Ahvenkoski (Swedish: Abborfors) is a historical site in the Kymenlaakso region, Finland, located by the westernmost branch of the river Kymijoki. It consists of the Vähä-Ahvenkoski (Swedish: Lillabborfors) village in Loviisa and the Ahvenkoski village in Pyhtää. The site is especially known of its rich military history. Between 1743 and 1809, Ahvenkoski was a border crossing of Sweden and the Russian Empire. Ahvenkoski was originally part of the Pyhtää municipality. As the border divided the village in two, the Swedish side became known as Ruotsinpyhtää, the Swedish Pyhtää, which was annexed to the town of Loviisa in 2010.[1]

Ahvenkoski is listed as a Cultural environment of national significance by the Finnish National Board of Antiquities. The Ahvenkoski rapid was mostly destroyed in the 1930s, as the water level rose several meters due to the construction of a hydroelectric power station.[2]


Ahvenkoski was known as a marketplace since the 13th century.[2] In 2010, the archaeologists found a remnants of a Viking Age harbor. The found objects are similar to the ones found at various Norse activity in the British Isles, and in Norse settlements in different parts of the Northern Europe.[3] The historical King's Road ran by the village, crossing the river through the Kirmusaari Island.[1] The Ahvenkoski Manor was established in 1561. During the Livonian War in the 1570s, the manor and the village were burned down by the Russian troops. The manor was last destroyed in the mid-1800s, the present building was completed 1894.[2][4]

After the 1741–1743 Russo-Swedish War, the border between Sweden and Russia was moved to Ahvenkoski.[1] Both sides established their mail and custom houses to the village and started building various fortifications by the river.[2]

The Finnish War begun in February 1808, as the Russian troops crossed the border in Ahvenkoski.[5] As war ended, Finland became an autonomous part of the Russian Empire. In 1812, the border of Grand Duchy of Finland and Russia was moved 200 kilometres east to the Karelian Isthmus, Ahvenkoski lost its importance and the structures started slowly decaying.[2] The last military conflict in the area was the Finnish Civil War Battle of Ahvenkoski, fought between the German troops and the Finnish Red Guards in April 1918. It was the final battle of the Civil War.[2]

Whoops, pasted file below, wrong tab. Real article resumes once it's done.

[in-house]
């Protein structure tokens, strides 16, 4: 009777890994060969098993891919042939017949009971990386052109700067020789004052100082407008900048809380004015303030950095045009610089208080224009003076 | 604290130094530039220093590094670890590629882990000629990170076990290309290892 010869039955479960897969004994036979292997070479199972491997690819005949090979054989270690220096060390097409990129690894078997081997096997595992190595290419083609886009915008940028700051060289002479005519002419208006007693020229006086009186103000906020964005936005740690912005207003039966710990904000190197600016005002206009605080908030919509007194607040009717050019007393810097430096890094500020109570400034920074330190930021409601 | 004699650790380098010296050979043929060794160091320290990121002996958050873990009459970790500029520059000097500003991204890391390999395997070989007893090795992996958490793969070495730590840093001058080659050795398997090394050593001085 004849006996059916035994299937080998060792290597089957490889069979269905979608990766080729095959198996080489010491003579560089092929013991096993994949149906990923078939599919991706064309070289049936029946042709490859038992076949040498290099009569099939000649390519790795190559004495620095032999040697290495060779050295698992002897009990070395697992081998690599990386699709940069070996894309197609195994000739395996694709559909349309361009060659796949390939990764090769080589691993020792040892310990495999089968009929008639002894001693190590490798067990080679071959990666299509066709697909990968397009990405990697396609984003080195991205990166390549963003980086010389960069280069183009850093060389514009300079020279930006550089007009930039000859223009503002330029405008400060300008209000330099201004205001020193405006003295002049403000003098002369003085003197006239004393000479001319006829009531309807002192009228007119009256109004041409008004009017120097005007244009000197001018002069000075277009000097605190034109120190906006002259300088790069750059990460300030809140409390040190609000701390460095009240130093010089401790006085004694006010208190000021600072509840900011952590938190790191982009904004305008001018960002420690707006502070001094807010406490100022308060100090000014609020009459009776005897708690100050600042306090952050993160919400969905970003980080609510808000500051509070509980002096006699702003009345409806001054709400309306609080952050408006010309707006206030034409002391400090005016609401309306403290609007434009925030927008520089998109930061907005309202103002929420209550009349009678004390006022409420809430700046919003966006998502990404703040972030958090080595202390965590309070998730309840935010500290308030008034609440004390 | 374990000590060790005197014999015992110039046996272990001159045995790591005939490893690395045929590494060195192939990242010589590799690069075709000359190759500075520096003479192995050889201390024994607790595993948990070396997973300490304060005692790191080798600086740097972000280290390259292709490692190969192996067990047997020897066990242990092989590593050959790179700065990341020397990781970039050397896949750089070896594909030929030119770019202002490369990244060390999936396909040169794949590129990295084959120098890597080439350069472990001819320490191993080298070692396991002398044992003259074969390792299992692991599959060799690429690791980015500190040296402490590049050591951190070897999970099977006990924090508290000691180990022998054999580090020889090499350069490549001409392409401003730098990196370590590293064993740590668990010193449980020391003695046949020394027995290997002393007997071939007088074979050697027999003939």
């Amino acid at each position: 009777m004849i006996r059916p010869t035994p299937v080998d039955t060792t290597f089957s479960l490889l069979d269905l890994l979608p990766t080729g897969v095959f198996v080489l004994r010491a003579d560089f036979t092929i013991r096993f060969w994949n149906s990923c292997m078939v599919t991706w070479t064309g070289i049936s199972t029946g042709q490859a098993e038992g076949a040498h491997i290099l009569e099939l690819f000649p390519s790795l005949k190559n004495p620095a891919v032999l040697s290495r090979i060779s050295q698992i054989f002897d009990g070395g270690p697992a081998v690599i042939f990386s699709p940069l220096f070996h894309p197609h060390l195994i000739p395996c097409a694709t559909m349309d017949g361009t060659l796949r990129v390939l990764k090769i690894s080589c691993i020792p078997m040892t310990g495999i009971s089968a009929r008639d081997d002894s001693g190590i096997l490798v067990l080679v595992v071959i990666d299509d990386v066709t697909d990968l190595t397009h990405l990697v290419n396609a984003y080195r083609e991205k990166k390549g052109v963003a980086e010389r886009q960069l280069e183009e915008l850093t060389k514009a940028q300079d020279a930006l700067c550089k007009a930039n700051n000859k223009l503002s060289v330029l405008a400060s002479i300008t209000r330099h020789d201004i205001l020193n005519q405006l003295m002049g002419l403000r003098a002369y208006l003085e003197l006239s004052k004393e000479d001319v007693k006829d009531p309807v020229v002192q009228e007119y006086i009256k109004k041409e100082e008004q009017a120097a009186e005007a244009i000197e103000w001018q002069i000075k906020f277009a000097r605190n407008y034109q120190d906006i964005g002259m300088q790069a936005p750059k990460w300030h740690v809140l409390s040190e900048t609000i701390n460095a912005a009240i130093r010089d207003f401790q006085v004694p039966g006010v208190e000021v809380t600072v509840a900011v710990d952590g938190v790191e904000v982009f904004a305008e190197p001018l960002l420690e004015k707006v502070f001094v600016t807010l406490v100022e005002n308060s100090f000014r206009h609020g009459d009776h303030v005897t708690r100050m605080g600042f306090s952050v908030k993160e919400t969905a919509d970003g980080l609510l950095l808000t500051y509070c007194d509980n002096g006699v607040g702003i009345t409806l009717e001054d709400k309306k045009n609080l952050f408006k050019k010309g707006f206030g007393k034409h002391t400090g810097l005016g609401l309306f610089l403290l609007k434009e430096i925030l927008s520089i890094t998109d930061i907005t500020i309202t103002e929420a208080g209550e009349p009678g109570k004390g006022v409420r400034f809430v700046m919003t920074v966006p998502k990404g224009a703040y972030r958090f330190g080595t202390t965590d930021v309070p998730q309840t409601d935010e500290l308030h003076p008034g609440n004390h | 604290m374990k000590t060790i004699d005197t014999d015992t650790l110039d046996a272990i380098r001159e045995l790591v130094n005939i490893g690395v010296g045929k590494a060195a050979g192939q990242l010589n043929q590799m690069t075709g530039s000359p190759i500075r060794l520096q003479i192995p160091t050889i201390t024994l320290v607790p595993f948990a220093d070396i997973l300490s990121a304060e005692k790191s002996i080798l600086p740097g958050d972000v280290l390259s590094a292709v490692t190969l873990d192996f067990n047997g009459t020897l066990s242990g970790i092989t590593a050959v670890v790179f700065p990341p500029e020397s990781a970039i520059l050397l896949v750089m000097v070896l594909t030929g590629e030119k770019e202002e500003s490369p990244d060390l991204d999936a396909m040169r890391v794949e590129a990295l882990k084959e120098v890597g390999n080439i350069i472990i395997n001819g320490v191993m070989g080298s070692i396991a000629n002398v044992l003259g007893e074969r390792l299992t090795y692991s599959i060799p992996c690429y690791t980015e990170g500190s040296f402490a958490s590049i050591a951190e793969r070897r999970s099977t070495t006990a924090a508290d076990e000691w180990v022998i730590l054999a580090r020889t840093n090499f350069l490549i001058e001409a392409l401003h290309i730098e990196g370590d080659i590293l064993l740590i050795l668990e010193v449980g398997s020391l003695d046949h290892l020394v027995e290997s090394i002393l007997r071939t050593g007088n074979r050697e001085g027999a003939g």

The Finnish national road 7 runs by Ahvenkoski as a part of the European route E18 highway. The highway was rerouted in the 1960s,[2] and the modern four-lane motorway was opened in 2013–2014.[6] The 1928 completed Savukoski Bridge, replacing the one destroyed in the 1918 Civil War, is today a tourist attraction, holding a status of a museum bridge.[2]


  1. "The long history of Pyhtää briefly". Municipality of Pyhtää. Retrieved 1 September 2017.
  2. "Ahvenkosken historiallinen ympäristö" (in Finnish). Finnish National Board of Antiquities. 22 December 2009. Retrieved 1 September 2017.
  3. "New Iron Age Sites Discovered in Finland". Nordic Drifter. 2014. Retrieved 1 September 2017.
  4. "Ahvenkoski Manor". Manor Houses in Finland. Retrieved 1 September 2017.
  5. "Southern Towns Mark War of Finland Bicentennial". Yle News. 21 February 2008. Retrieved 1 September 2017.
  6. "E18 Koskenkylä–Kotka motorway opened for traffic In Finland". YIT. 4 September 2014. Retrieved 1 September 2017.

This article is issued from Wikipedia. The text is licensed under Creative Commons - Attribution - Sharealike. Additional terms may apply for the media files.